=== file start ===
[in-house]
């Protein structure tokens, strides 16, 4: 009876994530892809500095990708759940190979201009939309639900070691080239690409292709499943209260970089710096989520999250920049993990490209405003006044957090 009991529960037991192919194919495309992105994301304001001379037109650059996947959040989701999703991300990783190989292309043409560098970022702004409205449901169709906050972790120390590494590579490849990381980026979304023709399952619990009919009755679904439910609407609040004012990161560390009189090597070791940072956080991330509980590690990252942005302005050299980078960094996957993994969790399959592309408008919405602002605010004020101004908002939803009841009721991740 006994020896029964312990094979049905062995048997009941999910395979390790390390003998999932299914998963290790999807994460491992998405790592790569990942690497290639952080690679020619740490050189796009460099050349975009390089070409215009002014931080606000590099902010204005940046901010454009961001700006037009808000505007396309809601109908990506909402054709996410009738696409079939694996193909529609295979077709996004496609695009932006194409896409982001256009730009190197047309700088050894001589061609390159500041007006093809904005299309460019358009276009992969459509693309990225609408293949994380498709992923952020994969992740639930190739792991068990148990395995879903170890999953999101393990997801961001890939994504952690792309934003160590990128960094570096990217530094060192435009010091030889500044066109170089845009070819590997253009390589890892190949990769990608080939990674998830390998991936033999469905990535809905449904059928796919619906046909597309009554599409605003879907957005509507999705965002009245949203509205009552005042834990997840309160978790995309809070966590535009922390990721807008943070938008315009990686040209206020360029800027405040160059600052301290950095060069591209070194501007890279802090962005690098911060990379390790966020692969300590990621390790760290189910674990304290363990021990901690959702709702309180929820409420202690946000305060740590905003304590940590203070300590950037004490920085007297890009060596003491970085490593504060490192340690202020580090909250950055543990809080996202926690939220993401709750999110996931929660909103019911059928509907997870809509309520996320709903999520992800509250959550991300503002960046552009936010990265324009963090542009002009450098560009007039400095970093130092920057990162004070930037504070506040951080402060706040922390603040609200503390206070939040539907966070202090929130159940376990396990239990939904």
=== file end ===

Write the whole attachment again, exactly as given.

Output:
[in-house]
């Protein structure tokens, strides 16, 4: 009876994530892809500095990708759940190979201009939309639900070691080239690409292709499943209260970089710096989520999250920049993990490209405003006044957090 009991529960037991192919194919495309992105994301304001001379037109650059996947959040989701999703991300990783190989292309043409560098970022702004409205449901169709906050972790120390590494590579490849990381980026979304023709399952619990009919009755679904439910609407609040004012990161560390009189090597070791940072956080991330509980590690990252942005302005050299980078960094996957993994969790399959592309408008919405602002605010004020101004908002939803009841009721991740 006994020896029964312990094979049905062995048997009941999910395979390790390390003998999932299914998963290790999807994460491992998405790592790569990942690497290639952080690679020619740490050189796009460099050349975009390089070409215009002014931080606000590099902010204005940046901010454009961001700006037009808000505007396309809601109908990506909402054709996410009738696409079939694996193909529609295979077709996004496609695009932006194409896409982001256009730009190197047309700088050894001589061609390159500041007006093809904005299309460019358009276009992969459509693309990225609408293949994380498709992923952020994969992740639930190739792991068990148990395995879903170890999953999101393990997801961001890939994504952690792309934003160590990128960094570096990217530094060192435009010091030889500044066109170089845009070819590997253009390589890892190949990769990608080939990674998830390998991936033999469905990535809905449904059928796919619906046909597309009554599409605003879907957005509507999705965002009245949203509205009552005042834990997840309160978790995309809070966590535009922390990721807008943070938008315009990686040209206020360029800027405040160059600052301290950095060069591209070194501007890279802090962005690098911060990379390790966020692969300590990621390790760290189910674990304290363990021990901690959702709702309180929820409420202690946000305060740590905003304590940590203070300590950037004490920085007297890009060596003491970085490593504060490192340690202020580090909250950055543990809080996202926690939220993401709750999110996931929660909103019911059928509907997870809509309520996320709903999520992800509250959550991300503002960046552009936010990265324009963090542009002009450098560009007039400095970093130092920057990162004070930037504070506040951080402060706040922390603040609200503390206070939040539907966070202090929130159940376990396990239990939904």